The government wishes, at the same time, to emphasise that what it proposes to do is not merely to implement laws which have been in the statute books for two decades. This is neither timely nor sufficient.

It is necessary to take into account developments, which have taken place during the intervening period.

With this end in view, the government proposes to add a variety of new elements, which give the current initiative a character, and identity of its own.

6.         A critical imperative at this time is the progressive revival of vibrant electoral mechanisms in the Northern and Eastern Provinces.

The re-establishment of government control over the Eastern Province now provides us with the opportunity of holding elections to those Pradeshiya Sabhas and local authorities, in respect of which the electoral process remained dormant because of the presence of the LTTE in the areas in question.

It is the government's intention to complete this before March this year.

Simultaneously, preparations will be made for the holding of provincial council elections in the Eastern Province as a whole.

The government believes that this will be possible with regard to the Northern Province as well before the end of the year 2008.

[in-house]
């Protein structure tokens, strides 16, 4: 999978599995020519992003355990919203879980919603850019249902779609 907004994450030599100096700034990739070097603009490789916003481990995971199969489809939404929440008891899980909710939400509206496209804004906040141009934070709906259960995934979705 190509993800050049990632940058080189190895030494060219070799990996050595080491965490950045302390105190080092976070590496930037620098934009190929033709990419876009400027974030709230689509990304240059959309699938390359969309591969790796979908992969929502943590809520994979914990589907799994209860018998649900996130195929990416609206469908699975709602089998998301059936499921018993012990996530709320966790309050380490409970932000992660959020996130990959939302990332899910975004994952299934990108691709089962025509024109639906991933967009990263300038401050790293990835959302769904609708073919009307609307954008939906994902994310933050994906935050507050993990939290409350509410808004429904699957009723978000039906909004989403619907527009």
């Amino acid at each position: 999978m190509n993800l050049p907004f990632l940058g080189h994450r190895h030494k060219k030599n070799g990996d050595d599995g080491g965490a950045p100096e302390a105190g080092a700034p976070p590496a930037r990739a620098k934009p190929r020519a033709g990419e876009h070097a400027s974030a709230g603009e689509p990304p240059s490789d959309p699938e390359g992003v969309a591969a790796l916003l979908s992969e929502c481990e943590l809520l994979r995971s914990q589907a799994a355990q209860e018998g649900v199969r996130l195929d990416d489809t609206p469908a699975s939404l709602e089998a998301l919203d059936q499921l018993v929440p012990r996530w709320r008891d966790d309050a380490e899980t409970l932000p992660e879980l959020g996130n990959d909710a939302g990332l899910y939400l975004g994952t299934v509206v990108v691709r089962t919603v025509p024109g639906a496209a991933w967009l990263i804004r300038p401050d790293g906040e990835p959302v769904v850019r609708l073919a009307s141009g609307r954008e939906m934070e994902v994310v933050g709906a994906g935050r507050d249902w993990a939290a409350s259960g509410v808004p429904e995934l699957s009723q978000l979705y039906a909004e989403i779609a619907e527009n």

7.   Meanwhile, pending the holding of elections in both provinces - the north and the east - arrangements will be made to bring into being informal, but effective, bodies which will enable participation by the people of these areas in matters pertaining to their governance at the provincial level. This will serve as part of a visible political process.

Inasmuch as the governor's authority, in terms of the structural framework of the 13th Amendment, provides the channel through which decisions of the board of ministers of the province receive legal effect, it is envisaged that the informal bodies will be constituted by the president, one for each province, to interact with the governor in an advisory capacity in all matters relating to provincial administration. The president will perform this function in consultation with members of parliament representing the two provinces.

The qualifications and experience required of the persons eligible for appointment will be spelt out, and selections will be made in keeping with these criteria.

These bodies, which will be a bridge between the governor and the people of the two provinces, will function until provincial council elections are held in the Northern and Eastern Provinces.

8.   A series of effective measures will be taken, as a matter of the highest priority, to redress problems of a practical nature which members of minority communities have complained of consistently.

Where these measures require statutory intervention, legislation will be presented.

This category of situation is exemplified by Article 2(b)(2) of the 13th Amendment to the Constitution which provides that "Tamil shall also be an official language." It is further enacted that "Parliament shall by law provide for the implementation of the provisions of this Chapter."

Accordingly, comprehensive legislation to facilitate the use of Tamil as an official language will be presented to parliament within two months.

9.         There are many contexts in which remedial measures will assume an administrative, rather than a legislative, character.